January 19, 2015

Some government bonds are now being quoted with negative yields. Taking an extreme example, Swiss government bonds are now being quoted with negative yields for all maturities up to 10 years. This prompts the question: Who, in their right mind, would pay a government for the ‘privilege’ of lending the government money?

The zero or negative bond yields are almost certainly related in part to the desire by large cash-holders to ensure a return of cash, even if doing so guarantees a small nominal loss. By way of further explanation, if you have $100K of cash to park somewhere you can put it in an insured bank deposit and be guaranteed of getting your money back, but what do you do if you have $1B of cash? If you put this money into a bank account then only a trivial portion will be covered by the government’s deposit insurance, meaning that the failure of the bank could result in a substantial portion of your money being wiped out. To avoid the risk of a large loss due to bank failure it might seem reasonable for you to lend the money to the government at a yield that is certain to result in a small loss. In this case, the small loss stemming from the negative yield on your bond investment is a form of insurance that guarantees the return of almost all of your money.

In other words, at a time when “inflation” risk is perceived to be low and there are concerns about the safety of commercial banks, it could make sense for a large holder of cash to lend the money to the government at a small negative yield.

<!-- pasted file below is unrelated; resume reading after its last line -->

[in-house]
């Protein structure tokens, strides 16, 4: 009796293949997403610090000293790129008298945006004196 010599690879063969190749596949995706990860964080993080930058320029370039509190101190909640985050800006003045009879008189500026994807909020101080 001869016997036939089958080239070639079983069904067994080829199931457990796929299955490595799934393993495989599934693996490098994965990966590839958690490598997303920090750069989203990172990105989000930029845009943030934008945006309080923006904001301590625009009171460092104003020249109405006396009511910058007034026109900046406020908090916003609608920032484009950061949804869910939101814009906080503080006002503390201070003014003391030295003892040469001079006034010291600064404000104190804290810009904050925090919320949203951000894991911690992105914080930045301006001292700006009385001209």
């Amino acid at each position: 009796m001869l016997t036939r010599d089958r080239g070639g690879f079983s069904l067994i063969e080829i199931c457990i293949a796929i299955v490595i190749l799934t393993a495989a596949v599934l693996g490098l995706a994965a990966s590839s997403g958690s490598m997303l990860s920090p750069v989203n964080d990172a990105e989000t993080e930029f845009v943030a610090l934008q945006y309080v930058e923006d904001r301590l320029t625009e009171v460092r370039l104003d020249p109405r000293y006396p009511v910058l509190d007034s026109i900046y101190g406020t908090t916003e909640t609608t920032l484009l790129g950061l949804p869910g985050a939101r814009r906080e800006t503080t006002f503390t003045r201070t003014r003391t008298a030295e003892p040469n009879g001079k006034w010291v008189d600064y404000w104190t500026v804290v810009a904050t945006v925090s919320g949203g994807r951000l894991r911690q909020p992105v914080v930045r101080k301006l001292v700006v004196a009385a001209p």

That being said, it’s important to remember that we aren’t really dealing with 0% or negative bond yields, we are dealing with 0% or negative yields to maturity. The bond yields themselves are still positive.

To further explain, consider the simple hypothetical case of a 1-year bond with par value of $100 that pays interest of $2 at the end of the 1-year duration. If the bond is trading at its par value then both the yield and the yield to maturity (YTM) will be 2%, but both yields will be something other than 2% when the bond’s price deviates from $100. For example, if the bond’s price rises to $103 then the yield falls to 1.94% ($2/$103) and the YTM falls to negative 0.97%. The YTM in this example takes into account the fact that if the bond is held until maturity then the buyer of the bond at $103 will receive a $2 interest payment plus a $100 principle payment, or a total return of $102 versus an outlay of $103. The $1 loss on the $103 investment equates to a return of negative 0.97%.

An implication is that someone who doesn’t plan to hold until maturity can still make a profit on a bond with a negative YTM. For example, someone who buys a Swiss government bond with a YTM of negative 0.1% today will have the opportunity of selling at a profit if the YTM subsequently falls to negative 0.2%. The current ridiculous valuations of some government bonds could therefore be partly explained by the belief that valuations will become even more ridiculous in the future, thus enabling today’s buyers to exit at a profit.

That is, in addition to the willingness to accept a small loss for a guarantee that almost all of the money will be returned, the “greater fool theory” could be at work in the government bond market. In this regard, a government bond having a negative YTM is not that different fromĀ an internet stock with no revenue being assigned a multi-hundred-million-dollar valuation based on “eyeballs”. It’s just another in a long line of examples of the madness of crowds, a madness that is often rooted in central bank policy.

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